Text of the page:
According to TrendForce’s latest research, shipments of Mini LED backlit automotive display modules are estimated to total around 140,000 units this year because of their use by European, Chinese, and US carmakers. Therefore, 2022 can be considered as the inaugural year for the adoption of Mini LED backlit displays in the automotive industry. Next year, European and US carmakers are expected to gradually introduce this display technology to more of its vehicle models. Hence, shipments of Mini LED backlit automotive display modules are forecasted to total 450,000 units for 2023. However, 2024 will be the year when shipments will take off even more dramatically. By then, the further technological maturation of Mini LED backlight will attract the late adopters among carmakers. Shipments of Mini LED backlit automotive display modules are thus forecasted to total almost 1 million units for 2024.
TrendForce points to four factors that draw carmakers’ attention to Mini LED backlit displays. First, Mini LED backlight offers multiple dimming zones that can raise the brightness of a display above 1,000 nits. High brightness is especially important for automotive applications because it helps minimize glare from the outside environment. For instance, the strong light reflected from the snow or emanating from the sun can interfere with the driver’s viewing of various displays inside an operating vehicle and thereby create safety risks. Increasing display brightness mitigates this problem.
Second, a direct-lit backlight solution featuring Mini LEDs can turn individual sections of a screen on or off selectively in accordance with the distribution of the light and dark parts of an image. With the traditional edge-lit solution, the entire screen is lit all the time. Carmakers can thus leverage Mini LED backlight to meet their energy saving requirements as a display system can consume around 10% less power by incorporating this technology.
Third, the development of automotive interior displays is trending towards larger sizes and integration. Direct-lit Mini LED solutions support not only the ongoing increase in display size but also the optical performance enabled by highly curved displays. Compared with the traditional edge-lit solutions, direct-lit Mini LED solutions offer a better performance for curved automotive displays and are suitable for a wide range of automotive interior displays that differ in size and design.
Lastly, Mini LEDs are as highly reliable as conventional LEDs. Hence, they are expected to be the first choice for display backlight among carmakers.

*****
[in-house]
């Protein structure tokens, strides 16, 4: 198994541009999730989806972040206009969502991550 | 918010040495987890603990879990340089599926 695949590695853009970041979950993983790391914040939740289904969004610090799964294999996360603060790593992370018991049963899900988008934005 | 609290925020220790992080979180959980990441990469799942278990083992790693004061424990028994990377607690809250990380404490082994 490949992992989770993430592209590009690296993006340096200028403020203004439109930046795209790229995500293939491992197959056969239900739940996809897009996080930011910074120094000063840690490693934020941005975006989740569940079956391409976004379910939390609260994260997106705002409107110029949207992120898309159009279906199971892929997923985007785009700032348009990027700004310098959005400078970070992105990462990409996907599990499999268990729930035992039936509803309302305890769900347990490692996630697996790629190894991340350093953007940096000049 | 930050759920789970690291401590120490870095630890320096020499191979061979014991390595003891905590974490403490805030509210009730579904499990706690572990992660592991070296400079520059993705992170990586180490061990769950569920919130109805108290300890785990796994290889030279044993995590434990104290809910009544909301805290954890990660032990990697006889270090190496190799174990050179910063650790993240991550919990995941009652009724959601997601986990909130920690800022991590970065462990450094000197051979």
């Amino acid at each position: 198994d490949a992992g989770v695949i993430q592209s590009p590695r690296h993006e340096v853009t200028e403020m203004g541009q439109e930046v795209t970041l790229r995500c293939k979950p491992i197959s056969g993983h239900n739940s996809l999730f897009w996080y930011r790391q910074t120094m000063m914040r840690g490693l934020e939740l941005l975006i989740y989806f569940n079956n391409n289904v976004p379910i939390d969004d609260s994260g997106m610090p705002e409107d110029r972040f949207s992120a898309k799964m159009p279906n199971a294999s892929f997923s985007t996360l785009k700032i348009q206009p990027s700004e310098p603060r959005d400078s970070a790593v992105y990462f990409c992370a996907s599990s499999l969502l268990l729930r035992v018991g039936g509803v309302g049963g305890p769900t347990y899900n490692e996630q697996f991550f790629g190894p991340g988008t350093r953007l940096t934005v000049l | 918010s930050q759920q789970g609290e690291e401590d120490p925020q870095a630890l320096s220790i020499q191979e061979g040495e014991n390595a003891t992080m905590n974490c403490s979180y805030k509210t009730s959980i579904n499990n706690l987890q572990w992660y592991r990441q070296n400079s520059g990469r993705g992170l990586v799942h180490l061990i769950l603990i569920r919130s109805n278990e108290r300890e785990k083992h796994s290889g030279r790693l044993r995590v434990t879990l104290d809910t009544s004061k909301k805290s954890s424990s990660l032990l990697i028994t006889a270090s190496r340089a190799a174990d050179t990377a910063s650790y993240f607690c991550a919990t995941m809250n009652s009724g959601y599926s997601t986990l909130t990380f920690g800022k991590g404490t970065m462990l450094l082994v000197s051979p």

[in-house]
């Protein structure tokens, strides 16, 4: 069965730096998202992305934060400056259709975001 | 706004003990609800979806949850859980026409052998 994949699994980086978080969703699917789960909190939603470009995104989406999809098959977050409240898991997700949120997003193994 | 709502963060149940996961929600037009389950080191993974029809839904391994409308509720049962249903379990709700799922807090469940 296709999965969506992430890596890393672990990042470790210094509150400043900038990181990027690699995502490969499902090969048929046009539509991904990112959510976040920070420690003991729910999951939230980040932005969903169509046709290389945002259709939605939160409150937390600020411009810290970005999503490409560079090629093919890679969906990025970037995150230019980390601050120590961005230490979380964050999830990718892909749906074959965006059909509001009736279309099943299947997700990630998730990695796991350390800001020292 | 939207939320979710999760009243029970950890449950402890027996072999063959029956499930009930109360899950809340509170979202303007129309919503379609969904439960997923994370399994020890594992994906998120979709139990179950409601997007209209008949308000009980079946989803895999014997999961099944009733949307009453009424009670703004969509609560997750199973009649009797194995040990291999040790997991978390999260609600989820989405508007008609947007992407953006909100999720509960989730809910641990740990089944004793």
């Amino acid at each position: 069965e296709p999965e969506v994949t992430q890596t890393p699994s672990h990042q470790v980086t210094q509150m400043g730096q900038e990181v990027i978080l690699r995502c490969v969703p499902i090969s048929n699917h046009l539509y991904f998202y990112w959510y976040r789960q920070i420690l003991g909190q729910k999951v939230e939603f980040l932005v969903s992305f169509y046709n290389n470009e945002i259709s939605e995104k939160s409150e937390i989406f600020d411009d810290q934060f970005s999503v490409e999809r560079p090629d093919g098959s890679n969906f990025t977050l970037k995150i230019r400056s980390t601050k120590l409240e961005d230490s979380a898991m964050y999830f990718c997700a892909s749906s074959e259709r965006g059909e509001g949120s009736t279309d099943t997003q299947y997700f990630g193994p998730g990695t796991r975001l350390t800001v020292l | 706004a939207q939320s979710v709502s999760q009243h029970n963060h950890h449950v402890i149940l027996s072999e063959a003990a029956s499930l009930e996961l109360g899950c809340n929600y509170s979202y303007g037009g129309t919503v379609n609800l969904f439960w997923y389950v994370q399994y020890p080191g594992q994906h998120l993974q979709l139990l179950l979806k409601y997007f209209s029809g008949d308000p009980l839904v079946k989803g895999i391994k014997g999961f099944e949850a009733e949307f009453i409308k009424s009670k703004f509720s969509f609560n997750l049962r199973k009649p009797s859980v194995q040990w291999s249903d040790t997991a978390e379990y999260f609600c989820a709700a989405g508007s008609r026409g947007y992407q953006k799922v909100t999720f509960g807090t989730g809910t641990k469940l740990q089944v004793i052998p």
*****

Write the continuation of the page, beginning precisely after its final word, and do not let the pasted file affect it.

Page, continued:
As mentioned above, the advantages of direct-lit Mini LED solutions over edge-lit solutions include overall brightness, contrast, power consumption, support for the optical performance of a curved display, etc. Apart from these performance gains, Mini LED backlit displays are also much more reliable than OLED displays for automotive applications. Priced between traditional edge-lit displays and OLED displays, Mini LED backlit displays deliver a superior cost-to-performance ratio. Taking account of these benefits, carmakers are expected to be much more enthusiastic on using Mini LED backlit displays in the future.
Among carmakers, China’s Nio and Roewe have adopted Mini LED backlit display this year. They applied this solution first to the dashboard display that has high requirements for performance. Then, they applied it to the central information display (CID) and panel for A/C and volume controls. Turning to US carmaker GM, it has offered a 33.4-inch automotive display system with Mini LED backlight. This system reflects the trend towards larger sizes and integration as it combines the dashboard display and CID.
Looking at the supply chain for Mini LED backlit automotive displays, Chinese carmakers have adopted automotive display systems that comprise Mini LED backlit display modules from BOE. As for European and US carmakers, they use Mini LED backlit display modules from AUO and Innolux. Regardless of suppliers, display modules are delivered to Tier-1 integrators such as Bosch and CarUx so they can be assembled into display systems. Then, display systems are sent to car assembly plants for vehicle installation.
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